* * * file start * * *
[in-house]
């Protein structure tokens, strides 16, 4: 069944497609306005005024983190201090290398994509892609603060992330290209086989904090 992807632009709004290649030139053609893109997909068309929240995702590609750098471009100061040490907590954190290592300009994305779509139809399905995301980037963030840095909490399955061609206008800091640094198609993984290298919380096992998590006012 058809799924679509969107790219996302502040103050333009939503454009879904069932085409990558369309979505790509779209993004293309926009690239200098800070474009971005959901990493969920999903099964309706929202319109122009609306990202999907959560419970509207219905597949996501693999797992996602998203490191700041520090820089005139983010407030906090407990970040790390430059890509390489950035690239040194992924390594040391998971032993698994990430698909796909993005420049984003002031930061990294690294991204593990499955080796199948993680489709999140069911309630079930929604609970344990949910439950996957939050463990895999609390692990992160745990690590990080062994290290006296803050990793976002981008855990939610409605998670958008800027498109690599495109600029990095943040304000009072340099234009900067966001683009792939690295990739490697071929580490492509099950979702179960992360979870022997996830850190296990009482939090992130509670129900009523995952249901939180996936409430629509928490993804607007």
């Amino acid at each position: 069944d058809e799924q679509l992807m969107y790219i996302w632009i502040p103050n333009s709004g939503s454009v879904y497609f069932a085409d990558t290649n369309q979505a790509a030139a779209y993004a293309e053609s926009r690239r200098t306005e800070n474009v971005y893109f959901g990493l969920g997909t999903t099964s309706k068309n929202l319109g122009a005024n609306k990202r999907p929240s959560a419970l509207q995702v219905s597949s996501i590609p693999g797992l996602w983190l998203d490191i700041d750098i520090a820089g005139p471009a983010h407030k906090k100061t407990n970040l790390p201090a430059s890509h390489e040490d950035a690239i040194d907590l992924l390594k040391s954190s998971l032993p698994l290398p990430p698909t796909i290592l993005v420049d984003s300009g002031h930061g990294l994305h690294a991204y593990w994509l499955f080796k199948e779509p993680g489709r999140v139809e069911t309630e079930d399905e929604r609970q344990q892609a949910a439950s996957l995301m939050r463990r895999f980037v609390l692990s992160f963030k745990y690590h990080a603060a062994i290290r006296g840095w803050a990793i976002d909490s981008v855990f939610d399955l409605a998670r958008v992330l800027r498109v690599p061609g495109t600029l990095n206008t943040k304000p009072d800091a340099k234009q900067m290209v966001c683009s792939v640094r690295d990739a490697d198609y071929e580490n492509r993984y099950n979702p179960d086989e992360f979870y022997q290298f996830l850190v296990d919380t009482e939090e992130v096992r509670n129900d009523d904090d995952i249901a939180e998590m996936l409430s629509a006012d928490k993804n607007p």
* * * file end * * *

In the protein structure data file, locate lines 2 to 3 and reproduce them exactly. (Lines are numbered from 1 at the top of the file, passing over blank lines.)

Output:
């Protein structure tokens, strides 16, 4: 069944497609306005005024983190201090290398994509892609603060992330290209086989904090 992807632009709004290649030139053609893109997909068309929240995702590609750098471009100061040490907590954190290592300009994305779509139809399905995301980037963030840095909490399955061609206008800091640094198609993984290298919380096992998590006012 058809799924679509969107790219996302502040103050333009939503454009879904069932085409990558369309979505790509779209993004293309926009690239200098800070474009971005959901990493969920999903099964309706929202319109122009609306990202999907959560419970509207219905597949996501693999797992996602998203490191700041520090820089005139983010407030906090407990970040790390430059890509390489950035690239040194992924390594040391998971032993698994990430698909796909993005420049984003002031930061990294690294991204593990499955080796199948993680489709999140069911309630079930929604609970344990949910439950996957939050463990895999609390692990992160745990690590990080062994290290006296803050990793976002981008855990939610409605998670958008800027498109690599495109600029990095943040304000009072340099234009900067966001683009792939690295990739490697071929580490492509099950979702179960992360979870022997996830850190296990009482939090992130509670129900009523995952249901939180996936409430629509928490993804607007």
């Amino acid at each position: 069944d058809e799924q679509l992807m969107y790219i996302w632009i502040p103050n333009s709004g939503s454009v879904y497609f069932a085409d990558t290649n369309q979505a790509a030139a779209y993004a293309e053609s926009r690239r200098t306005e800070n474009v971005y893109f959901g990493l969920g997909t999903t099964s309706k068309n929202l319109g122009a005024n609306k990202r999907p929240s959560a419970l509207q995702v219905s597949s996501i590609p693999g797992l996602w983190l998203d490191i700041d750098i520090a820089g005139p471009a983010h407030k906090k100061t407990n970040l790390p201090a430059s890509h390489e040490d950035a690239i040194d907590l992924l390594k040391s954190s998971l032993p698994l290398p990430p698909t796909i290592l993005v420049d984003s300009g002031h930061g990294l994305h690294a991204y593990w994509l499955f080796k199948e779509p993680g489709r999140v139809e069911t309630e079930d399905e929604r609970q344990q892609a949910a439950s996957l995301m939050r463990r895999f980037v609390l692990s992160f963030k745990y690590h990080a603060a062994i290290r006296g840095w803050a990793i976002d909490s981008v855990f939610d399955l409605a998670r958008v992330l800027r498109v690599p061609g495109t600029l990095n206008t943040k304000p009072d800091a340099k234009q900067m290209v966001c683009s792939v640094r690295d990739a490697d198609y071929e580490n492509r993984y099950n979702p179960d086989e992360f979870y022997q290298f996830l850190v296990d919380t009482e939090e992130v096992r509670n129900d009523d904090d995952i249901a939180e998590m996936l409430s629509a006012d928490k993804n607007p």